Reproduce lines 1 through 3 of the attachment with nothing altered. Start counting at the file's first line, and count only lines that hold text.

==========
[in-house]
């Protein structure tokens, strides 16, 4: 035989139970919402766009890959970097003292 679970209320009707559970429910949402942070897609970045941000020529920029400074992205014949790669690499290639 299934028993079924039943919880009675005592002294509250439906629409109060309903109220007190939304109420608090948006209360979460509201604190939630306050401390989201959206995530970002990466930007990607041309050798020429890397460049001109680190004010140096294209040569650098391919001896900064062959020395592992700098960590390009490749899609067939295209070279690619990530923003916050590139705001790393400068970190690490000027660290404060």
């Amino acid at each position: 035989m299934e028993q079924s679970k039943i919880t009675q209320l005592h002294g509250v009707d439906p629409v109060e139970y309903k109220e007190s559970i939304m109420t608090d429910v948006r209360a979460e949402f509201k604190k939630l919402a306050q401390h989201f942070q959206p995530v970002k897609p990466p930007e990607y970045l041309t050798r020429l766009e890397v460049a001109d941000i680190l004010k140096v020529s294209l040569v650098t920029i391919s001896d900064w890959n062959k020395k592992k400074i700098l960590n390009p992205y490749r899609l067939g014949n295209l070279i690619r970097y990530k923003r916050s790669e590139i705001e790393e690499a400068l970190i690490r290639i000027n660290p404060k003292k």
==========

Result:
[in-house]
């Protein structure tokens, strides 16, 4: 035989139970919402766009890959970097003292 679970209320009707559970429910949402942070897609970045941000020529920029400074992205014949790669690499290639 299934028993079924039943919880009675005592002294509250439906629409109060309903109220007190939304109420608090948006209360979460509201604190939630306050401390989201959206995530970002990466930007990607041309050798020429890397460049001109680190004010140096294209040569650098391919001896900064062959020395592992700098960590390009490749899609067939295209070279690619990530923003916050590139705001790393400068970190690490000027660290404060």
């Amino acid at each position: 035989m299934e028993q079924s679970k039943i919880t009675q209320l005592h002294g509250v009707d439906p629409v109060e139970y309903k109220e007190s559970i939304m109420t608090d429910v948006r209360a979460e949402f509201k604190k939630l919402a306050q401390h989201f942070q959206p995530v970002k897609p990466p930007e990607y970045l041309t050798r020429l766009e890397v460049a001109d941000i680190l004010k140096v020529s294209l040569v650098t920029i391919s001896d900064w890959n062959k020395k592992k400074i700098l960590n390009p992205y490749r899609l067939g014949n295209l070279i690619r970097y990530k923003r916050s790669e590139i705001e790393e690499a400068l970190i690490r290639i000027n660290p404060k003292k």